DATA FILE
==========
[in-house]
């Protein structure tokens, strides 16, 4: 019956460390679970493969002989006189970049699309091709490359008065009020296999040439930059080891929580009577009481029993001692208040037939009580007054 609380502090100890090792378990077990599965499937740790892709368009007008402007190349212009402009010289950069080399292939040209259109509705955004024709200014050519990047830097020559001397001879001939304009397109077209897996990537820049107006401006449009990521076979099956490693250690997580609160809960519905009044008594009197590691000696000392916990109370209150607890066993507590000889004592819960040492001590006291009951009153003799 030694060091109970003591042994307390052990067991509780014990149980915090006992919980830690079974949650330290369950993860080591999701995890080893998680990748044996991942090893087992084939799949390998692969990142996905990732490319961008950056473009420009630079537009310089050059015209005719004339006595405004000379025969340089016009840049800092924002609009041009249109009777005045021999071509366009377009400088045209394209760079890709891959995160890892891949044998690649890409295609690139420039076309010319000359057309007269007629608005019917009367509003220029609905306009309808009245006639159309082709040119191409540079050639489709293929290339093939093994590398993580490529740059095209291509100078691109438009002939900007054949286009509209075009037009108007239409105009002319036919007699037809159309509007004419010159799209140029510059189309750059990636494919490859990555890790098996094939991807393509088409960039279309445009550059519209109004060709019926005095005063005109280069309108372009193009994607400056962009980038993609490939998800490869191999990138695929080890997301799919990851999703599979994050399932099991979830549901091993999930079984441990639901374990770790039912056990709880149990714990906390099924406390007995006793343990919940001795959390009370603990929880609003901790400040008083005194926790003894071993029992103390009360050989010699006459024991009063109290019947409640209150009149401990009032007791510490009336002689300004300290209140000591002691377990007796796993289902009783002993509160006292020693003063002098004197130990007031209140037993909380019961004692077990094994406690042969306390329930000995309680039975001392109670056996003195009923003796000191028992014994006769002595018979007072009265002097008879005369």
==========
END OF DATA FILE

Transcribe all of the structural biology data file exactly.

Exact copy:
[in-house]
């Protein structure tokens, strides 16, 4: 019956460390679970493969002989006189970049699309091709490359008065009020296999040439930059080891929580009577009481029993001692208040037939009580007054 609380502090100890090792378990077990599965499937740790892709368009007008402007190349212009402009010289950069080399292939040209259109509705955004024709200014050519990047830097020559001397001879001939304009397109077209897996990537820049107006401006449009990521076979099956490693250690997580609160809960519905009044008594009197590691000696000392916990109370209150607890066993507590000889004592819960040492001590006291009951009153003799 030694060091109970003591042994307390052990067991509780014990149980915090006992919980830690079974949650330290369950993860080591999701995890080893998680990748044996991942090893087992084939799949390998692969990142996905990732490319961008950056473009420009630079537009310089050059015209005719004339006595405004000379025969340089016009840049800092924002609009041009249109009777005045021999071509366009377009400088045209394209760079890709891959995160890892891949044998690649890409295609690139420039076309010319000359057309007269007629608005019917009367509003220029609905306009309808009245006639159309082709040119191409540079050639489709293929290339093939093994590398993580490529740059095209291509100078691109438009002939900007054949286009509209075009037009108007239409105009002319036919007699037809159309509007004419010159799209140029510059189309750059990636494919490859990555890790098996094939991807393509088409960039279309445009550059519209109004060709019926005095005063005109280069309108372009193009994607400056962009980038993609490939998800490869191999990138695929080890997301799919990851999703599979994050399932099991979830549901091993999930079984441990639901374990770790039912056990709880149990714990906390099924406390007995006793343990919940001795959390009370603990929880609003901790400040008083005194926790003894071993029992103390009360050989010699006459024991009063109290019947409640209150009149401990009032007791510490009336002689300004300290209140000591002691377990007796796993289902009783002993509160006292020693003063002098004197130990007031209140037993909380019961004692077990094994406690042969306390329930000995309680039975001392109670056996003195009923003796000191028992014994006769002595018979007072009265002097008879005369």